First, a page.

Separation of Powers
The term “Separation of Powers” was coined by the 18th century philosopher Montesquieu. Separation of powers is a model that divides the government into separate branches, each of which has separate and independent powers. By having multiple branches of government, this system helps to ensure that no one branch is more powerful than another. Typically, this system divides the government into three branches: the Legislative Branch, the Executive Branch, and the Judicial Branch. The United States federal government and forty states divide their governments into these three branches.
In the federal government, Article 1 of the United States Constitution establishes the Legislative Branch, which consists of Congress. Congress, in addition to other enumerated responsibilities, is responsible for creating laws. As a general rule, the nondelegation doctrine prohibits the Legislative Branch from delegating its lawmaking responsibilities. Congress can, however, provide agencies with regulatory guidelines if it provides them with an “intelligible principle” to base their regulations on. For more information on the Legislative Branch, refer to “Congress.”
Article 2 of the United States Constitution establishes the Executive Branch, which consists of the President. The President approves and carries out the laws created by the Legislative Branch. For more information on the Executive Branch, refer to “Executive Branch.”
Article 3 of the United States Constitution establishes the Judicial Branch, which consists of the United States Supreme Court. The Judicial Branch interprets the laws passed by the Legislative Branch. For more information on the Judicial Branch, refer to “Judiciary.”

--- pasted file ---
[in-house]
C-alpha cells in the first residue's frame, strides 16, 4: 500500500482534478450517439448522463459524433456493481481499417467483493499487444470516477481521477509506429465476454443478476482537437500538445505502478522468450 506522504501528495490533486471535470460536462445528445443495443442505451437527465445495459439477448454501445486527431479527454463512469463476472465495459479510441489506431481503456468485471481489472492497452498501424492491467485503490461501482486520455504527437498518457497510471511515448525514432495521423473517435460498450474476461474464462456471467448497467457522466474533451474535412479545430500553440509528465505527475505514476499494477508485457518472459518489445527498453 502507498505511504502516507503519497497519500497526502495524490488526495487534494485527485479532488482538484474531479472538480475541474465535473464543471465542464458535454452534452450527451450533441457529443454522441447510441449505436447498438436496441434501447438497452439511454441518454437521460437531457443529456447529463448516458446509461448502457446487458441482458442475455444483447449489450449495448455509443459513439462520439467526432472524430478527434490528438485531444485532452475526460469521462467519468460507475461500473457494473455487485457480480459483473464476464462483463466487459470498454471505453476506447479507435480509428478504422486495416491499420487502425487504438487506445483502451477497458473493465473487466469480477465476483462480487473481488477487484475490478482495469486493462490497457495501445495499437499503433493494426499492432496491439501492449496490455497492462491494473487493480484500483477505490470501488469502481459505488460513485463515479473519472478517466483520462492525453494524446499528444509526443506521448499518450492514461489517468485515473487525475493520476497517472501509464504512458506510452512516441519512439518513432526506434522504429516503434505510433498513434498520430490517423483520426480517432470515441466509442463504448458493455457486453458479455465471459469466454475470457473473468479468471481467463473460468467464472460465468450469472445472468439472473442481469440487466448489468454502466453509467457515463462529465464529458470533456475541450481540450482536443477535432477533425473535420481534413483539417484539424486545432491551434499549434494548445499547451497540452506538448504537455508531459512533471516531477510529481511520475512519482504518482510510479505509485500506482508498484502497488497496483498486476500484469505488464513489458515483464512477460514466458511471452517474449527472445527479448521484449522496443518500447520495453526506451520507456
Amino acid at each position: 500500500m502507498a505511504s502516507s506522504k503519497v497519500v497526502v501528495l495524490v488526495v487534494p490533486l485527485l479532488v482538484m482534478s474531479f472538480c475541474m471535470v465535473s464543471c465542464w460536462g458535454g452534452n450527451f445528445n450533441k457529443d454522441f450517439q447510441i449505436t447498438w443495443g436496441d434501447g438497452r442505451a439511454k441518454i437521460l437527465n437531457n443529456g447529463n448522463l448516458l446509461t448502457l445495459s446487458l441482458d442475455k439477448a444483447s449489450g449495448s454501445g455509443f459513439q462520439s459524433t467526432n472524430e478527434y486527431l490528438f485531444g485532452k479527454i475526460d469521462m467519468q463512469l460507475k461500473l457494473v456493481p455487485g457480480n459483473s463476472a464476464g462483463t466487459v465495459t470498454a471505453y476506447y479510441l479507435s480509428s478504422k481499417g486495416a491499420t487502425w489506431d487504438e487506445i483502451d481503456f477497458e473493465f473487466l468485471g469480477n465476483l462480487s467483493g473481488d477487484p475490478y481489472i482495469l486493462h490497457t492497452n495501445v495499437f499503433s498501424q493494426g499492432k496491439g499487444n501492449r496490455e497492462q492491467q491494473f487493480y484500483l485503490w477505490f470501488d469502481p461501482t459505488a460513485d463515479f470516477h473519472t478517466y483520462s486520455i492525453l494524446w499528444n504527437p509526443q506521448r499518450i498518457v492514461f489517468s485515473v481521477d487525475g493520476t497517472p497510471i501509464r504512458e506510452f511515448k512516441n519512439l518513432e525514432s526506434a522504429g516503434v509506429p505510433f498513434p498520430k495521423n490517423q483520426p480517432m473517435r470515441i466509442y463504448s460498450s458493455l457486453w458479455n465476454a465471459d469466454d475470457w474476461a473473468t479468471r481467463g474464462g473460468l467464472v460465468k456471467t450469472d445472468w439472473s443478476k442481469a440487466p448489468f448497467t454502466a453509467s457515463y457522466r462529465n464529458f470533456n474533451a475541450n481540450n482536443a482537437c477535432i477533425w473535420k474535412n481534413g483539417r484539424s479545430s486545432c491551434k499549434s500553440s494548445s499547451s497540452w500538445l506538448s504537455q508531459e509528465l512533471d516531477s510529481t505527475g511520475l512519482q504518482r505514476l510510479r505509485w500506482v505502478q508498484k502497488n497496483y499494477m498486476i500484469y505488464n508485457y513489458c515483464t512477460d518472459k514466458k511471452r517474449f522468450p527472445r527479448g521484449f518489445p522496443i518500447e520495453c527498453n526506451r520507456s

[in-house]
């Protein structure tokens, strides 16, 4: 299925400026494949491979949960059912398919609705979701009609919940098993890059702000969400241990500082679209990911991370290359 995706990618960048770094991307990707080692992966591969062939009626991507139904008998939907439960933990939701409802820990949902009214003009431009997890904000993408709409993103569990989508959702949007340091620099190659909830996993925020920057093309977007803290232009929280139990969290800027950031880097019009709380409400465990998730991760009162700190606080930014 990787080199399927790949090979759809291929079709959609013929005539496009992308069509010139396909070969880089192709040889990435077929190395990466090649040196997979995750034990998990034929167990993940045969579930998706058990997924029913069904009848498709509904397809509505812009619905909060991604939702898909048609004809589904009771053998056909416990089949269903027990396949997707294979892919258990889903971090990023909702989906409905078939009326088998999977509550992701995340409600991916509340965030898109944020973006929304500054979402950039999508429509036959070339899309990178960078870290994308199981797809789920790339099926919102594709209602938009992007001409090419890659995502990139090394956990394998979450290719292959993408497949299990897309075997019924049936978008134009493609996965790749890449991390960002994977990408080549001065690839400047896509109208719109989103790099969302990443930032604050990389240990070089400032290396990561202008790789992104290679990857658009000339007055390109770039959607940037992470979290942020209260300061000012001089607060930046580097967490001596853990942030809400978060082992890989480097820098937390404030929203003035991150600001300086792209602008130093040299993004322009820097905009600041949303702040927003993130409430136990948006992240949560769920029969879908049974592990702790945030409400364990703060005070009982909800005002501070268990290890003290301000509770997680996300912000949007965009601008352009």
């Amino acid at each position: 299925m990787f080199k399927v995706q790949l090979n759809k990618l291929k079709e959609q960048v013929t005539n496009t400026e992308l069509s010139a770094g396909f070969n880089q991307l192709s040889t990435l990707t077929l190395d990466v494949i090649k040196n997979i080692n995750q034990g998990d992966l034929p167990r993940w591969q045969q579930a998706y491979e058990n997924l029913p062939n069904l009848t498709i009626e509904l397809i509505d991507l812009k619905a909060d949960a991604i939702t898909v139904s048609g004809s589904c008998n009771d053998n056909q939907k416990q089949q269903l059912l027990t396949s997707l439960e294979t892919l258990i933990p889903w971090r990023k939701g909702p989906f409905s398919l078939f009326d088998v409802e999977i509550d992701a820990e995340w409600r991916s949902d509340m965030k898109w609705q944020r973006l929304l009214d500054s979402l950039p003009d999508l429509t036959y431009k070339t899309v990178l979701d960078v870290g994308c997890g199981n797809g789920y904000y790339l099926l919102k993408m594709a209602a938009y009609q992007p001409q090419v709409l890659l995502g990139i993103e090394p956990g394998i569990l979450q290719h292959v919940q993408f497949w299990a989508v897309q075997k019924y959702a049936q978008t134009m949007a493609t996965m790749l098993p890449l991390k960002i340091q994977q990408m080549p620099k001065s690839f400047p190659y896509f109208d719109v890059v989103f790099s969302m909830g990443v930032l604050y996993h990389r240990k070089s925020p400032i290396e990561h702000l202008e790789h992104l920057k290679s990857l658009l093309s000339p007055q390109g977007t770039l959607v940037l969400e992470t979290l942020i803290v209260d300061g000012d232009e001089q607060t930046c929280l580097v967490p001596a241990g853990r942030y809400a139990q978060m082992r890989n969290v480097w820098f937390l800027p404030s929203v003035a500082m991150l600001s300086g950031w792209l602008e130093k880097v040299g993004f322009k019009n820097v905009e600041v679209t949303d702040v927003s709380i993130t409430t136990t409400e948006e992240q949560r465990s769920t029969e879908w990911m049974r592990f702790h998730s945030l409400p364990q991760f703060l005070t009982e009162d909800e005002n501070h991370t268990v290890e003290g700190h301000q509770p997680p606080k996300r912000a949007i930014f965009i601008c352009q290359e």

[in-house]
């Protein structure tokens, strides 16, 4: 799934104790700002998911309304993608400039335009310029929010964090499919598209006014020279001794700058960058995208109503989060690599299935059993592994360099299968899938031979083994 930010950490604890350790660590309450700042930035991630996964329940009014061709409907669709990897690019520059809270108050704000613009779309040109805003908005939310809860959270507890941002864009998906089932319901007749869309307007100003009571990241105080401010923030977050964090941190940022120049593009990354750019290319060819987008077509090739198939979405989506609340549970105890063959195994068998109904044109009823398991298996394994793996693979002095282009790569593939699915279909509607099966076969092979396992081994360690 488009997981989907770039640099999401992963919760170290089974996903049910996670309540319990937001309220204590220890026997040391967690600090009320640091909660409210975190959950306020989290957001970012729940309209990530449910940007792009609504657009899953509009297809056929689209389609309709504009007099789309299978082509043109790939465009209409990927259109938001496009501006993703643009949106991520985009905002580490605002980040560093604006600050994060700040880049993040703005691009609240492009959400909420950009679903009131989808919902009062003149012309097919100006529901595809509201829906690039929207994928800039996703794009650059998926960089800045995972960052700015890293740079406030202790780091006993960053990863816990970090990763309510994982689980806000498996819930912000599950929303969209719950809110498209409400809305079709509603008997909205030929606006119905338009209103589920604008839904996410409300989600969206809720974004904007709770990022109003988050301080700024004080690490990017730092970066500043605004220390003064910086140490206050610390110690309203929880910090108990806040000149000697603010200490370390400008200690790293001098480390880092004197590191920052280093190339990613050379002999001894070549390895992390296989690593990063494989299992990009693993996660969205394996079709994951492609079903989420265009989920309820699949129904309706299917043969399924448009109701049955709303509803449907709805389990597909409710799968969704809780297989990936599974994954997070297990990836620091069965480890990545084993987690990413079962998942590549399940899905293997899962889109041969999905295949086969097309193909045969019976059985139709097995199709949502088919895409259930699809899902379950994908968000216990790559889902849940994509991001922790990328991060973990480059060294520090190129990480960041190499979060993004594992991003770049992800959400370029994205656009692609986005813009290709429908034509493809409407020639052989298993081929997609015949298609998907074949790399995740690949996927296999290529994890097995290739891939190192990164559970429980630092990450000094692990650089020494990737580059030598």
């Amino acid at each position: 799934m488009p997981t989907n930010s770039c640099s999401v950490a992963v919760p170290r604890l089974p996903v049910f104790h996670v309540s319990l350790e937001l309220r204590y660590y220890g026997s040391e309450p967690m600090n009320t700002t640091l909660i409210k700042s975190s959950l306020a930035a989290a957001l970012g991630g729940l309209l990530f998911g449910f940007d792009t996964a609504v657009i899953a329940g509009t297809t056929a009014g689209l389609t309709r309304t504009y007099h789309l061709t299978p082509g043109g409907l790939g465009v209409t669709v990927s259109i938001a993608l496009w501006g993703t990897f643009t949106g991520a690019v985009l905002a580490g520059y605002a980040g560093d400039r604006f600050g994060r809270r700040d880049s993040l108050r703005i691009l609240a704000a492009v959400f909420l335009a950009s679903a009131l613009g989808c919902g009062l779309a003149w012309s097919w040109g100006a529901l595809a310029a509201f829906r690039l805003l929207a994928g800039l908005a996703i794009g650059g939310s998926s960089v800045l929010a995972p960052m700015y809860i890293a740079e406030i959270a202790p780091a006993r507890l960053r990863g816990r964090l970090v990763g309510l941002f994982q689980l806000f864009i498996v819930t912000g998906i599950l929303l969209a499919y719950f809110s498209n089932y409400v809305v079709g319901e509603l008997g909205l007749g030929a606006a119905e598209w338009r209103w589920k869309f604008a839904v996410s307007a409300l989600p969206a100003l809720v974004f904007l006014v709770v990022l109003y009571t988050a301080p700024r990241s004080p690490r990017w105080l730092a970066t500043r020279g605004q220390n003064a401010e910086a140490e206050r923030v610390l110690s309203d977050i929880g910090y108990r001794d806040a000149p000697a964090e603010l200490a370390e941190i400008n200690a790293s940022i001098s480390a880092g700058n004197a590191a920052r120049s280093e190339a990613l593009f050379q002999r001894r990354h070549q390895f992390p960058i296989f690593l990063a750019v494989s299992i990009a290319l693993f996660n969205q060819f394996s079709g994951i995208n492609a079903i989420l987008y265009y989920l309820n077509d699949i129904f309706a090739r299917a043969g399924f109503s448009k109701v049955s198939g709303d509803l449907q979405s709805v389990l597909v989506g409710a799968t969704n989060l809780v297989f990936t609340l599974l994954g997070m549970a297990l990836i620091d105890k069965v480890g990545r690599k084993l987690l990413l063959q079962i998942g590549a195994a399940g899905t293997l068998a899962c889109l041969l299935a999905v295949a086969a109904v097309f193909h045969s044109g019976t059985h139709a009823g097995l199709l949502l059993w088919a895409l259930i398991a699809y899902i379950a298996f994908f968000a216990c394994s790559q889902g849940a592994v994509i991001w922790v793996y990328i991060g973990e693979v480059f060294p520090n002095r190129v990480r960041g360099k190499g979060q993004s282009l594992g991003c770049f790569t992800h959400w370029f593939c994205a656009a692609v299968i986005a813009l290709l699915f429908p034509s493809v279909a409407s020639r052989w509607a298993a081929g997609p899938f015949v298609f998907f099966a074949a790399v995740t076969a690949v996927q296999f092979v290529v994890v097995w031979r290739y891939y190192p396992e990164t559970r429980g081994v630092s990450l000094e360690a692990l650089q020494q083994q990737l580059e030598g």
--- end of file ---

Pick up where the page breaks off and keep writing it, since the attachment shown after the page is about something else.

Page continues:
Separation of Powers in the United States is associated with the Checks and Balances system. The Checks and Balances system provides each branch of government with individual powers to check the other branches and prevent any one branch from becoming too powerful. For example, Congress has the power to create laws, the President has the power to veto them, and the Supreme Court may declare laws unconstitutional. Congress consists of two houses: the Senate and the House of Representatives, and can override a Presidential veto with a 2/3 vote in both houses.
The Checks and Balances System also provides the branches with some power to appoint or remove members from the other branches. Congress can impeach and convict the president for high crimes, like treason or bribery. The House of Representatives has the power to bring impeachment charges against the President; the Senate has the power to convict and remove the President from office. In addition, Supreme Court candidates are appointed by the President and are confirmed by the Senate. Judges can be removed from office by impeachment in the House of Representatives and conviction in the Senate. In this way, the system provides a measure, in addition to invalidating laws, for each branch to check the others.